Handling finances can be tricky enough when you do it for
yourself. It's even trickier when you are doing it for your elderly loved one. How do you take care of
business for someone else?
The issue involves much more than financial acumen. There are very specific rules to follow depending upon
the role you take on and it is important to play the part properly.
Managing the estate or affairs
of an elderly loved one is sometimes such a delicate dance that it has
attracted the attention of the Consumer Financial Protection Bureau (CFPB).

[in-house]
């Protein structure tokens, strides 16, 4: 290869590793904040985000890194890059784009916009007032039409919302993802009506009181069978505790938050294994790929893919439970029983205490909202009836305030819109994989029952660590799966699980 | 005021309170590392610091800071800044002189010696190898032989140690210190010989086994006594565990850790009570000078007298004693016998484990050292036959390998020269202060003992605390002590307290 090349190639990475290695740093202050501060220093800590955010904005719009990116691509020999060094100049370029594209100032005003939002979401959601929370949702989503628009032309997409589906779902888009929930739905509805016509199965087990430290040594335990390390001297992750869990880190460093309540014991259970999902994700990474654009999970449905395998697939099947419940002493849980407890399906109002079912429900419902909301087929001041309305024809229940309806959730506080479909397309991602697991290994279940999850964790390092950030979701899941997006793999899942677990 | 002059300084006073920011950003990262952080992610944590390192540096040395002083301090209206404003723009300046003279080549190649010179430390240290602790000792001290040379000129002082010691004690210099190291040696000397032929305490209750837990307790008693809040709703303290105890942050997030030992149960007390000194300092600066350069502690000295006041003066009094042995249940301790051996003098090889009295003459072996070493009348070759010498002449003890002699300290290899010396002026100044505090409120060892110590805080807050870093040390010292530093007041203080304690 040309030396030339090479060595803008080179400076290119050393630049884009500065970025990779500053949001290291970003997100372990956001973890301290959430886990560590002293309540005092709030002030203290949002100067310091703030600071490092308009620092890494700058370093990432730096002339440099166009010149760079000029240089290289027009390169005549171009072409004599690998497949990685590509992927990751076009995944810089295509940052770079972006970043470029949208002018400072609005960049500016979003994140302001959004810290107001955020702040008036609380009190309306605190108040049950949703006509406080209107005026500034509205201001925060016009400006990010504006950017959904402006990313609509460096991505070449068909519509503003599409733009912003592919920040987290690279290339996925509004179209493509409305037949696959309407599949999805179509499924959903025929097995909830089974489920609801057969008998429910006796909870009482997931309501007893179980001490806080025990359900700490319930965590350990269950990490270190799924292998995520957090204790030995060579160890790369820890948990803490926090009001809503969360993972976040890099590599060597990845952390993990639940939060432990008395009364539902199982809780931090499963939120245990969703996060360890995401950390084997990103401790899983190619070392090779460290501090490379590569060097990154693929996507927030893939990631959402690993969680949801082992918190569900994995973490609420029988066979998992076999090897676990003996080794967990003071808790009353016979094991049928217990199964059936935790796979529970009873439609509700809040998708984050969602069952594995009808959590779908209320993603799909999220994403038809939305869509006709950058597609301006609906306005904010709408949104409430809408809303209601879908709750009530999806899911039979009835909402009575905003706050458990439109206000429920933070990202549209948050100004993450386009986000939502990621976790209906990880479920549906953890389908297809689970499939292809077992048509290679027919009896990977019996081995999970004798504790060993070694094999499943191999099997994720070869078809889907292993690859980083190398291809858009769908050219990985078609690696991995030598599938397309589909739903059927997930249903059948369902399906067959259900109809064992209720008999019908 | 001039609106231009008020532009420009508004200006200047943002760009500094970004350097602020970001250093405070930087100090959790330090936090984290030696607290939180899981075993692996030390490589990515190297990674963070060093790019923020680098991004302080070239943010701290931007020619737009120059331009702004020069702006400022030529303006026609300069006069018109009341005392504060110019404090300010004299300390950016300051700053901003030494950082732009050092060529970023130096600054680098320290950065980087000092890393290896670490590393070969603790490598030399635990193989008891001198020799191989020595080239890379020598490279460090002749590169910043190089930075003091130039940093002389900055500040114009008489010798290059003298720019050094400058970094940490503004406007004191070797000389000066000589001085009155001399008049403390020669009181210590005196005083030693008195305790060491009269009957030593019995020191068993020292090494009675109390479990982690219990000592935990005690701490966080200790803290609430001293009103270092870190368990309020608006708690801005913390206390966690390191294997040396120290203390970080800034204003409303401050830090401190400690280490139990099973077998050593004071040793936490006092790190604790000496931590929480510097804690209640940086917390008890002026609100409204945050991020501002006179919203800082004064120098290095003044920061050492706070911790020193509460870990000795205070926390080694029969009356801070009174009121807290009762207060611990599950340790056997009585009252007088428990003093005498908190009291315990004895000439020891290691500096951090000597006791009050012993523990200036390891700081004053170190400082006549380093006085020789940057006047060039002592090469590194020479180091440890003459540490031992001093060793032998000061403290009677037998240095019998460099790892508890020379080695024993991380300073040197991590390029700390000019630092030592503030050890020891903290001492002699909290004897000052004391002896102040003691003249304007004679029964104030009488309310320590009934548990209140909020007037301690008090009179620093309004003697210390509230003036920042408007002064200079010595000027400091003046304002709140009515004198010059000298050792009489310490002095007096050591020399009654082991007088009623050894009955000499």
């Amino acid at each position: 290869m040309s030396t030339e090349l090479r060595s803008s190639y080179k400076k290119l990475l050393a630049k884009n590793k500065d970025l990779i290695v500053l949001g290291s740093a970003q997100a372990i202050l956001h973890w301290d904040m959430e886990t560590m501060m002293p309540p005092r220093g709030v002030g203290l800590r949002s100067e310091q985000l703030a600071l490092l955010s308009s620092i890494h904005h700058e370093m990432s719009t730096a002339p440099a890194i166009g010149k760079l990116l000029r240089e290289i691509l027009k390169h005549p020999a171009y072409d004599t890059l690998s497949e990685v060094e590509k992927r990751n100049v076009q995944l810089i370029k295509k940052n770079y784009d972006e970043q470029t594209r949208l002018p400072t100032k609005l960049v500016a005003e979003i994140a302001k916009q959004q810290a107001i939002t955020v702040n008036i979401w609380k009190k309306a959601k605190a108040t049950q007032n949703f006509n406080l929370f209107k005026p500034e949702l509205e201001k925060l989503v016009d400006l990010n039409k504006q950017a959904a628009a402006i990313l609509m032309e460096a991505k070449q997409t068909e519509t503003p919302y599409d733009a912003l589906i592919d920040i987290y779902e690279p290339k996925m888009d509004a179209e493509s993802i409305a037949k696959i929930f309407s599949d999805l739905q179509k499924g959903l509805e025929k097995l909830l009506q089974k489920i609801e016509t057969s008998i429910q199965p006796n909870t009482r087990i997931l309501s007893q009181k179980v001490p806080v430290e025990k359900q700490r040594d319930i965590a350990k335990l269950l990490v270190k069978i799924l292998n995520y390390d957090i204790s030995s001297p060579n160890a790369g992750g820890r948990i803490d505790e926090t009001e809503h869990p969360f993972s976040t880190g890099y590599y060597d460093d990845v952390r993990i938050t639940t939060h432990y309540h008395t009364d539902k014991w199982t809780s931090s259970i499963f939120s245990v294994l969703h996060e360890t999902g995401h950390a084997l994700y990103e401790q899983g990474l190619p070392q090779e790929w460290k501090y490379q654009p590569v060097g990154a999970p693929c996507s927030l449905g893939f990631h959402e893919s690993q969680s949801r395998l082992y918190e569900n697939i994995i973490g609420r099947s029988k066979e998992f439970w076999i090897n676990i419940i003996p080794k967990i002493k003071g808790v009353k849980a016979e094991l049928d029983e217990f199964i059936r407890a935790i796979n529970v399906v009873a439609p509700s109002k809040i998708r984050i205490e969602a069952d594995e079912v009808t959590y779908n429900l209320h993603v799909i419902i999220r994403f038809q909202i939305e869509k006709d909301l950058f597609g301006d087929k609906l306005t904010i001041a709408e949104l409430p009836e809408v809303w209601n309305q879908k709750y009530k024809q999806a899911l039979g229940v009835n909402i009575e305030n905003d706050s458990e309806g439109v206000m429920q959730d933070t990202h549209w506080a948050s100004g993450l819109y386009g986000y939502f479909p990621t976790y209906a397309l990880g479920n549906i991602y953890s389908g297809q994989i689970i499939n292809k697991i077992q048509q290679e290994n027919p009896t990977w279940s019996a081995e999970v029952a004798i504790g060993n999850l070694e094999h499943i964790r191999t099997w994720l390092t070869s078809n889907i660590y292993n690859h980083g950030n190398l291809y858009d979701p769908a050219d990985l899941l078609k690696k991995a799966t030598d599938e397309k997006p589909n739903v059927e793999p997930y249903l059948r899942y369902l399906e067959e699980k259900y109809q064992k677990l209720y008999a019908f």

Late in October the CFPB came to the table with four guides entitled Managing
Someone Else’s Money. Available
online, these guides were unveiled on the Consumer
Financial Protection Bureau Blog in a post titled “Managing someone else’s money.”
The four guides address matters
that include powers of attorney, court-appointed guardians, trustees, and
Those left to pick up the reins
on behalf of a loved one would do well to learn their roles, and these can be
helpful guides. That said, however useful, a guide is still just a “guide.”
Unfortunately, most family members who pick up those reins learn on the job.
Regardless, loved ones on either
side – those who receive care and those who take care of them – would do well
to consider the issues early and plan accordingly.